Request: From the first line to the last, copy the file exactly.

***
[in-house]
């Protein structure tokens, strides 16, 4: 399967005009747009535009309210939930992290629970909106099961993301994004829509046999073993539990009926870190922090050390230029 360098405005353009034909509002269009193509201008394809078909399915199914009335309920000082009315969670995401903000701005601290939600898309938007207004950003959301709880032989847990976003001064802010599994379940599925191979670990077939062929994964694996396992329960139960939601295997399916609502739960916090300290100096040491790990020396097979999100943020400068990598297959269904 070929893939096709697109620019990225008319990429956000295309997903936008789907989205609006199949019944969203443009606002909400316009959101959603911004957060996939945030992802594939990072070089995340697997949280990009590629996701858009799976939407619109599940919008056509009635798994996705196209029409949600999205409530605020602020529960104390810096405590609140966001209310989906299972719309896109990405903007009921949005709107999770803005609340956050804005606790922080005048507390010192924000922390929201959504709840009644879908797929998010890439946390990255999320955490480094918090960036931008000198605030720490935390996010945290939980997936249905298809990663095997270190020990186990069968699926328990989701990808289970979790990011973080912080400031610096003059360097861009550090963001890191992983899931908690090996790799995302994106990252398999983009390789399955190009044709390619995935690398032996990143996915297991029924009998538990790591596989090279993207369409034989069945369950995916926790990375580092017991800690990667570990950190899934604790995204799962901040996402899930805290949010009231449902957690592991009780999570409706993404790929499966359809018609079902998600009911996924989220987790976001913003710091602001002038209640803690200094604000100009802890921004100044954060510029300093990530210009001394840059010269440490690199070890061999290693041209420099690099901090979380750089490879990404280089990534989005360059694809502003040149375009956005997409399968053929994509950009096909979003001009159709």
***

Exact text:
[in-house]
């Protein structure tokens, strides 16, 4: 399967005009747009535009309210939930992290629970909106099961993301994004829509046999073993539990009926870190922090050390230029 360098405005353009034909509002269009193509201008394809078909399915199914009335309920000082009315969670995401903000701005601290939600898309938007207004950003959301709880032989847990976003001064802010599994379940599925191979670990077939062929994964694996396992329960139960939601295997399916609502739960916090300290100096040491790990020396097979999100943020400068990598297959269904 070929893939096709697109620019990225008319990429956000295309997903936008789907989205609006199949019944969203443009606002909400316009959101959603911004957060996939945030992802594939990072070089995340697997949280990009590629996701858009799976939407619109599940919008056509009635798994996705196209029409949600999205409530605020602020529960104390810096405590609140966001209310989906299972719309896109990405903007009921949005709107999770803005609340956050804005606790922080005048507390010192924000922390929201959504709840009644879908797929998010890439946390990255999320955490480094918090960036931008000198605030720490935390996010945290939980997936249905298809990663095997270190020990186990069968699926328990989701990808289970979790990011973080912080400031610096003059360097861009550090963001890191992983899931908690090996790799995302994106990252398999983009390789399955190009044709390619995935690398032996990143996915297991029924009998538990790591596989090279993207369409034989069945369950995916926790990375580092017991800690990667570990950190899934604790995204799962901040996402899930805290949010009231449902957690592991009780999570409706993404790929499966359809018609079902998600009911996924989220987790976001913003710091602001002038209640803690200094604000100009802890921004100044954060510029300093990530210009001394840059010269440490690199070890061999290693041209420099690099901090979380750089490879990404280089990534989005360059694809502003040149375009956005997409399968053929994509950009096909979003001009159709």